Secondly, there's the matter of Matsui's 2002 season. His .305/.368/.549 line from 2003 may look pretty good but it was actually a pretty significant dropoff from his .332/.389/.617 line in 2002. So why is a decline in production by a 27 year old a good thing? Well, if there's reason to believe his 2002 numbers were more indicative of his abilities that his 2003 numbers, that might allay concerns about paying seven million dollars and moving your top young star for a .275/.325/.445 hitter. In fact, Aaron's method of projection puts Matsui at .299/.345/.499 using his 2002 numbers. I've heard that Matsui's numbers in 2003 were down early because he was playing while still recovering from offseason surgery. I haven't been able to find any information on this, so if anyone can point me in the direction of information about the surgery or perhaps his monthly splits for 2003, I'd be very interested to see it. But just looking at his raw statistics, I see that his 2003 batting average of .305 was his lowest since 1996, when he was just 20 years old. His OBP was on the lower end of the range he'd been putting up since 1997. And while his slugging percentage was down significantly from 2002, it was still the third highest of his career and more in line with the increased power he'd been showing the previous three years than with what he'd been doing in the nineties.

What does all this tell us about what to expect of him in 2004? Well, it seems to me that, unless he's entered an extremely premature decline phase at just 27 years old, were to he to have remained in Japan, he'd likely have put up numbers somewhere in between his 2002 and 2003 statistics. His doubles, triples and home runs all saw a slight dip in 2003 from the 2002 season in which he established new career highs in nearly every offensive category. Either 2002 was a peak season that he would never duplicate, or he established a new level of production that was interrupted by injury in early 2003. Either way, there remains a lot of uncertainty about what to expect from him in the upcoming years.

Perhaps a closer look at the three players he's being compared to would yield more definite results. Of the three, Ichiro and Hideki Matsui saw far larger drops than Shinjo in both AVG and OBP. It's interesting to see the relatively small drop in production for Shinjo given that he, like Kazuo Matsui, came from the apparently tiny ballparks of Japan to the pitcher's paradise that is Shea Stadium. It's true that Shinjo didn't have nearly as far to drop as Ichiro or Hideki Matsui did, or as Kazuo Matsui does, hitting just .278/.320/.491 in his final season in Japan. And Aaron wisely points out and accounts for the fact that Ichiro and Hideki Matsui probably drew a lot more intentional walks in Japan than Shinjo and Kazuo Matsui did and a lot more than they did in the American League. But it's still interesting to note that of the three, the player whose change in environment almost exactly replicates Kazuo Matsui's was most able to keep up his established level of production upon reaching the United States.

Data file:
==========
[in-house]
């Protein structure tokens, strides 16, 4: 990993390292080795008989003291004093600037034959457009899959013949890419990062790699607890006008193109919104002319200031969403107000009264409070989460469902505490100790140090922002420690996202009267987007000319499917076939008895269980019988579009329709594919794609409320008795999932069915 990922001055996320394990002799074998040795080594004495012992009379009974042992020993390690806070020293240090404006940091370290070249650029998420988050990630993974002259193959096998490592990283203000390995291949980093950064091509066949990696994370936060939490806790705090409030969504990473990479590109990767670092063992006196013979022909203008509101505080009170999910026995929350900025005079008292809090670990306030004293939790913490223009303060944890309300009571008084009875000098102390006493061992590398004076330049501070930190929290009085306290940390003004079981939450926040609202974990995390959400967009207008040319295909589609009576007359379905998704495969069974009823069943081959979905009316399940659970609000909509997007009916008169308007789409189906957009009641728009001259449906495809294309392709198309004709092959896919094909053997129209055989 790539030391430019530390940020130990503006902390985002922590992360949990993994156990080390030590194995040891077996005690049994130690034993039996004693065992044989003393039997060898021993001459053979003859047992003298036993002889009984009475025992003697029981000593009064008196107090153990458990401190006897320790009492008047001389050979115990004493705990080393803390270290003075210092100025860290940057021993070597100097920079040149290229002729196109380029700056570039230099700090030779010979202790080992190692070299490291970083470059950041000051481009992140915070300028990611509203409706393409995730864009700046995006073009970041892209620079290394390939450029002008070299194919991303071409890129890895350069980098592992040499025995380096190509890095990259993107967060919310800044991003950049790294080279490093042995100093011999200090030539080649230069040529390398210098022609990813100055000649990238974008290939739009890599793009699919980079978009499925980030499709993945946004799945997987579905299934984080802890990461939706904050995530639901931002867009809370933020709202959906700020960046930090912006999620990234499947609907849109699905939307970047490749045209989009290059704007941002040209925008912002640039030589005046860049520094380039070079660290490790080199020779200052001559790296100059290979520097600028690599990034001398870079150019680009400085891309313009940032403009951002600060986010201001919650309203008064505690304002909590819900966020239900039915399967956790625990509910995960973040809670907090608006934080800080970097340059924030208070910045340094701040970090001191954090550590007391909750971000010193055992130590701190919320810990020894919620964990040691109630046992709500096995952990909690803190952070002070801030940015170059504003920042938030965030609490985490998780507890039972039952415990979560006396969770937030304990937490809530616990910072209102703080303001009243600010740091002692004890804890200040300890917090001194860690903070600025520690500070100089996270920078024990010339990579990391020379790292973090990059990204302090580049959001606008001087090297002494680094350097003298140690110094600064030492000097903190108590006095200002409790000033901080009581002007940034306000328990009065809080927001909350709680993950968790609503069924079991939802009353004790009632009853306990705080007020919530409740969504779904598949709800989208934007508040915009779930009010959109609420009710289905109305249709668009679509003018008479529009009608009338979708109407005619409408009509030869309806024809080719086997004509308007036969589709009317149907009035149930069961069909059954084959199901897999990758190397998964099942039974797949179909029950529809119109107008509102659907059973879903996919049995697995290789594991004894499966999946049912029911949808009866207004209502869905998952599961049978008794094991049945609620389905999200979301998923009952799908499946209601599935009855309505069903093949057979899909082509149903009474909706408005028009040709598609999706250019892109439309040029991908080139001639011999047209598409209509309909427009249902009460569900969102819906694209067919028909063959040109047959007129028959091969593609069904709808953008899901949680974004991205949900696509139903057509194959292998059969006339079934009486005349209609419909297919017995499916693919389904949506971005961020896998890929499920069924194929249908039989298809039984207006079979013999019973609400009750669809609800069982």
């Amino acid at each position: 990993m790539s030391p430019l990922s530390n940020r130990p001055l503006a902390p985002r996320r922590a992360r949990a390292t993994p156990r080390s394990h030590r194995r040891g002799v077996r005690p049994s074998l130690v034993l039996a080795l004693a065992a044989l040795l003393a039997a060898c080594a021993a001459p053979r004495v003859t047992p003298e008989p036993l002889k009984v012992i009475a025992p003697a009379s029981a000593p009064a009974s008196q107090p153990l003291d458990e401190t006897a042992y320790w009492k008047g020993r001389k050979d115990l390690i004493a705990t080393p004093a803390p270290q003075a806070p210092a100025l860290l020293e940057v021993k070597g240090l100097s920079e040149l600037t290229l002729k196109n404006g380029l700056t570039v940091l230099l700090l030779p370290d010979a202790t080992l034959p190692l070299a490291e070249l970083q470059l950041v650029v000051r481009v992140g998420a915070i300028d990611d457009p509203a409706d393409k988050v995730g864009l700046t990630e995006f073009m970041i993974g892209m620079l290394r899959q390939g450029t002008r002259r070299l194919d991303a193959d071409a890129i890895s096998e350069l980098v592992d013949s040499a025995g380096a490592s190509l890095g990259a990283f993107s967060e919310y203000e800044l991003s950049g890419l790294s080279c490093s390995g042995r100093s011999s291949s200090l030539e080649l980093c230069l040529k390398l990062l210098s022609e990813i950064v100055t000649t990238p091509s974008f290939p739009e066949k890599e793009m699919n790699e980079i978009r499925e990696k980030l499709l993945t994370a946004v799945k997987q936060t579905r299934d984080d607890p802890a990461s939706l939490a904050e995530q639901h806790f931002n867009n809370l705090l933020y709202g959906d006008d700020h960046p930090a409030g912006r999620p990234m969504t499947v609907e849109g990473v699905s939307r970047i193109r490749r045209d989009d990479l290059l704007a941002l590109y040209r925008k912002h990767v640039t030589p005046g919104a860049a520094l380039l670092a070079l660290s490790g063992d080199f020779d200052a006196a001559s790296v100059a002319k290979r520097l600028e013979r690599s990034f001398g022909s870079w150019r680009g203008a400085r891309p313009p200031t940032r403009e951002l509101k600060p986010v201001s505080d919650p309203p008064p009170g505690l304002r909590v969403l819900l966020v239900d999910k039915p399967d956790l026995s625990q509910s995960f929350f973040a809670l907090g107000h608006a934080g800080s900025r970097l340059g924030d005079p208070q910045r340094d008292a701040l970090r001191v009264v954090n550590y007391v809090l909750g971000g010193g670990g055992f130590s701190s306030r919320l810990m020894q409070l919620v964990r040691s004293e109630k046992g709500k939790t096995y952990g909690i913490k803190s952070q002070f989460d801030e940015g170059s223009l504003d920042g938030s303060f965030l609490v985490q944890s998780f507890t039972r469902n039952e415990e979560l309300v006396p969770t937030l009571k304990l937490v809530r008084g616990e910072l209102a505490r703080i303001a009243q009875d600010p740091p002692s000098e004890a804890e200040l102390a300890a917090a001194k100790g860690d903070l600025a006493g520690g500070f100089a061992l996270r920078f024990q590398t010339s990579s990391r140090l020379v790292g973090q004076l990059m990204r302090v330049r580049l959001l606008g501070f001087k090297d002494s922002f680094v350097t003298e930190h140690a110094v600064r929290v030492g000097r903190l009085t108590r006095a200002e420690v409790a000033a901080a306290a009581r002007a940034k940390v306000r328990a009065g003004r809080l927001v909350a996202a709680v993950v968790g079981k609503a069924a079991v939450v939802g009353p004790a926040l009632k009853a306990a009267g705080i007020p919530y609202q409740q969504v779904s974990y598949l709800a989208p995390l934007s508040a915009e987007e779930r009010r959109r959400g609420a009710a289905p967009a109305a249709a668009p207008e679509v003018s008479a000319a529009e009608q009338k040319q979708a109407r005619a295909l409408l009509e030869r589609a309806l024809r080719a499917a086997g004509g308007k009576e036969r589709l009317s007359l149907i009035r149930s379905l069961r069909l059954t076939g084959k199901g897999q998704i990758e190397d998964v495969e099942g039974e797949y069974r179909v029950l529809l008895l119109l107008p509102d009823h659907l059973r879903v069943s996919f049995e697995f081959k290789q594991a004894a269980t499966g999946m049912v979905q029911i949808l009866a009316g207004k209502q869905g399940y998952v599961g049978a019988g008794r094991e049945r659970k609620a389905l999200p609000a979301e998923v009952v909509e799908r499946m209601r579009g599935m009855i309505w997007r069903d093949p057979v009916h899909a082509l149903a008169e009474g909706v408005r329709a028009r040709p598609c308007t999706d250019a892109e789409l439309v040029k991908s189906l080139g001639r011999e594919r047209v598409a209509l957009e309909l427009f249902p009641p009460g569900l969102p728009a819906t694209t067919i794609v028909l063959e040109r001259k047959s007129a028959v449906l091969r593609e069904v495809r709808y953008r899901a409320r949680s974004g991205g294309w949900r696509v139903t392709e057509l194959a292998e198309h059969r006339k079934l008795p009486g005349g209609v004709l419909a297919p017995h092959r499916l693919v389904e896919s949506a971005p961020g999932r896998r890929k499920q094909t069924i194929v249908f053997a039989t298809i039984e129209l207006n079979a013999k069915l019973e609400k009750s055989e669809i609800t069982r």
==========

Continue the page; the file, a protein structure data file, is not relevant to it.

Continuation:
All of this is to say that I don't know what Matsui's statistics will look like now, but I think I've got reaosn to believe that I'll be happy to see him in the Mets' starting lineup next year. As for whether I'll be happy to see him out at shortstop, well, I've rambled on enough about stats for now, and it'd be nice if I started posting here regularly again, so I'll leave the discussion of The Great Jose Reyes Position Switch until tomorrow.
  Mets get Matsui (the other one)

Well, it seems just about official. Kazuo Matsui is the newest member of the New York Mets. I'm cautiously optimistic as I am every offseason. (Yes, even last year. Go back and look if you don't believe me. I think I said something about the Mets' outfield not being a complete disaster.) So I've got visions in my head of ways this could work out extremely well. But of course there are reasons for concern. Who knows exactly how well Matsui's offensive skills will translate to the major league game? Who knows what effect moving Jose Reyes to second base will have on his offensive development? But the Mets' offseason is off and running now and the first move is a potentially exciting one. I'll be back with some more expanded thoughts on the Matsui situation tomorrow. But for now, I'll close by saying GO GET VLAD, JIM.
Disseminating descriptions and accounts of New York Mets games without the expressed written consent of Major League Baseball or the New York Mets since 2003.